Press Enterprise May 4, 2011    Jeff Horseman

Quarry crowd smaller, not as rowdy

Last week's hearing was packed, but when Tuesday's hearing started a little after 4 p.m., there were rows of empty seats -- but still hundreds in the church. Once again, opponents wore orange t-shirts and hats, and supporters -- fewer in number by comparison -- wore green.
Roth read information from county planners indicating 415 people signed forms showing they opposed the quarry, and 27 signed forms in support.
Pro-quarry speakers kicked off hours of public testimony. Leading off was William Smith of Laborers' International Union of North America Local 1184.
Smith said roughly 500 of his union's 4,000 members were out of work. "The only thing that's going to revitalize this economy is private sector jobs," he said.
Jessica Vulovic of Temecula said she supported the quarry after her son's best friend was struck and killed by a truck carrying aggregate, the building material to be produced by the quarry. Quarry developer Granite Construction says the quarry will take trucks off the road since it will be a local aggregate source, although critics say more truck traffic would be created.
Opponents who spoke included Cynthia Myers, who said she lives near the quarry site. She urged commissioners not to "allow a giant corporation to inflict this noisy and obnoxious scar on our communities. Please give us liberty from this quarry."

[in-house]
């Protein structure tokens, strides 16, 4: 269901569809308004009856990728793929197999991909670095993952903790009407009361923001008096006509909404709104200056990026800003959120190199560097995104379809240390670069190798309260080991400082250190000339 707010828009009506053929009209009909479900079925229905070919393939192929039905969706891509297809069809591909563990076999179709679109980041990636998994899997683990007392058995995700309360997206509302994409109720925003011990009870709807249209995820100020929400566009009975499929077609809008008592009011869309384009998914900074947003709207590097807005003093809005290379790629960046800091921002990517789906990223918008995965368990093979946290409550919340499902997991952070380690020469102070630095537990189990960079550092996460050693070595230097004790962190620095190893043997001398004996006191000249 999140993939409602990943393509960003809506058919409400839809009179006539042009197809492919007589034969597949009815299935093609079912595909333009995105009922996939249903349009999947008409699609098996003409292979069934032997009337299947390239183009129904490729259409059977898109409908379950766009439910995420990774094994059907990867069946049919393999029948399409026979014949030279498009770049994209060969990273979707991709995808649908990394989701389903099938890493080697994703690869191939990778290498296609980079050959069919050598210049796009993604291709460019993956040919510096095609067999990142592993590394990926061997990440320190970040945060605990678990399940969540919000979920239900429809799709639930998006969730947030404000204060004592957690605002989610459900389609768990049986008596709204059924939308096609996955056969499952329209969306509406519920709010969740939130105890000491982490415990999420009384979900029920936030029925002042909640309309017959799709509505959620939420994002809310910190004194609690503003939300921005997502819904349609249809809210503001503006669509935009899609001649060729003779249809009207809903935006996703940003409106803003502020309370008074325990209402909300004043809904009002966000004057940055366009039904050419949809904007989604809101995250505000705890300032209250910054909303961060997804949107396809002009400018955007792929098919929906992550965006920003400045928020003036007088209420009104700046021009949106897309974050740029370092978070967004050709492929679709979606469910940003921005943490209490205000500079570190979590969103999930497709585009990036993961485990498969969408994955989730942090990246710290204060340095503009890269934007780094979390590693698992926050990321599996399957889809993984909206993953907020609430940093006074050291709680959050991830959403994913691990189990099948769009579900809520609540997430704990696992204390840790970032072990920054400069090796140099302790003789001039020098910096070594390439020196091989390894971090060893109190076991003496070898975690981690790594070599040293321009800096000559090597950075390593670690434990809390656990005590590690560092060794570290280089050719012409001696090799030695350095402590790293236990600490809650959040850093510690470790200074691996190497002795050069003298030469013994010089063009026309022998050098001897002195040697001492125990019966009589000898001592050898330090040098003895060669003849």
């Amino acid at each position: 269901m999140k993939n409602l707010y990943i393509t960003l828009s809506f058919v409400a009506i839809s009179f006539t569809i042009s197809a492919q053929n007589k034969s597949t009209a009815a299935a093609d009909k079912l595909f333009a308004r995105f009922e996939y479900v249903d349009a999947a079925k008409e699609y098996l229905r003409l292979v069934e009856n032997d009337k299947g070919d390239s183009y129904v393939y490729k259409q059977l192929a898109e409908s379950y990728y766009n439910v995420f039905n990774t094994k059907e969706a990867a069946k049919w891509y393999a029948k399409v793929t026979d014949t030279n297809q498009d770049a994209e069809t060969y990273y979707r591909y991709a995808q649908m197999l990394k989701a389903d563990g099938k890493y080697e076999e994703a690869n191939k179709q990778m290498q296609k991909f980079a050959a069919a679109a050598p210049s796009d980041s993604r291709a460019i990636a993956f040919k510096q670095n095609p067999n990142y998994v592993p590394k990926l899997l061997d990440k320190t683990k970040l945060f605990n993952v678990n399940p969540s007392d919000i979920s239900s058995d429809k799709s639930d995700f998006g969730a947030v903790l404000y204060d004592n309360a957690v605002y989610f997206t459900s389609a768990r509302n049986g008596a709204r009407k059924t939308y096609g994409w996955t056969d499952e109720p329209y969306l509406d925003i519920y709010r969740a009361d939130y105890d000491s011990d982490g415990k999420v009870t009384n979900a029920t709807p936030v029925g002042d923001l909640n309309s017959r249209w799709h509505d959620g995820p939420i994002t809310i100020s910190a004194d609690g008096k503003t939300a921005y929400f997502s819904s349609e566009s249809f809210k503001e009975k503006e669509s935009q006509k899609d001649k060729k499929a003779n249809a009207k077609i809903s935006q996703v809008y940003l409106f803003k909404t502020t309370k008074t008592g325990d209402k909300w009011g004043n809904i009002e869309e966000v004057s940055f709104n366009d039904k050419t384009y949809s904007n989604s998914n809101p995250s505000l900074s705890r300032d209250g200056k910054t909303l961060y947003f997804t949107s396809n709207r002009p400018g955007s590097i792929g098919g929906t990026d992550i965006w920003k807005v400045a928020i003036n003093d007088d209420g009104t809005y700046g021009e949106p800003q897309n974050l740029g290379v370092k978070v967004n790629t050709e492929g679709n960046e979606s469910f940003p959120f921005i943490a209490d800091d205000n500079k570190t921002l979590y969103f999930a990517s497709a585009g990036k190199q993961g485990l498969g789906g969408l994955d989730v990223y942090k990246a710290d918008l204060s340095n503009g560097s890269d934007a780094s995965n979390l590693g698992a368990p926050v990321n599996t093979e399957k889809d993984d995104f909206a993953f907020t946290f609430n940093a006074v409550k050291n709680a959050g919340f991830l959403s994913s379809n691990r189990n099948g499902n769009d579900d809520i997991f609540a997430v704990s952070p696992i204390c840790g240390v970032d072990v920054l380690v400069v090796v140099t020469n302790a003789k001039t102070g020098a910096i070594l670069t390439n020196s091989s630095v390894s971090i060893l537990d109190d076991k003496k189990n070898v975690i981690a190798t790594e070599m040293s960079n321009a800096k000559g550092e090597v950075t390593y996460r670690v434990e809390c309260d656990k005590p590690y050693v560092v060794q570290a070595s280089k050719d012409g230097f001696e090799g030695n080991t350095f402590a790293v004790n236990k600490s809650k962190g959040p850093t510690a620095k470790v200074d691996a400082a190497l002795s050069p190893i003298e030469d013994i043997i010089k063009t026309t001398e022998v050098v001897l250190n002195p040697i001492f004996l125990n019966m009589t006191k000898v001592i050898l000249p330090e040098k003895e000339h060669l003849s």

The quarry would be in the foothills between Temecula and San Diego County. Granite maintains the quarry, which would operate for 75 years and occupy at least 135 acres of a 414-acre site off Interstate 15. The company says the quarry would provide the region with about 100 high-paying jobs and hundreds of millions of dollars in sales tax revenue while not being seen or heard by surrounding areas.
Critics say Granite's technical studies are flawed and deceptive. They say the quarry will lead to silica dust entering people's lungs and endangering their health.
The quarry will lower property values, damage local tourism and a neighboring ecological reserve and cause noise and light pollution, opponents say. The Temecula City Council and the Pechanga Band of Luiseño Indians are among the groups against the project.
Commissioners Jim Porras and John Snell were absent Tuesday. County Deputy Counsel Shellie Clack said they chose not to take part pending an opinion by the state Fair Political Practices Commission.
The FPPC was asked by the county to determine whether Snell and Porras have a conflict of interest because Snell's wife and Porras are teachers. Due to state mineral rights, California's teachers' retirement fund stands to benefit financially if the quarry is approved.
Reach Jeff Horseman at 951-375-3727 or jhorseman@PE.com.

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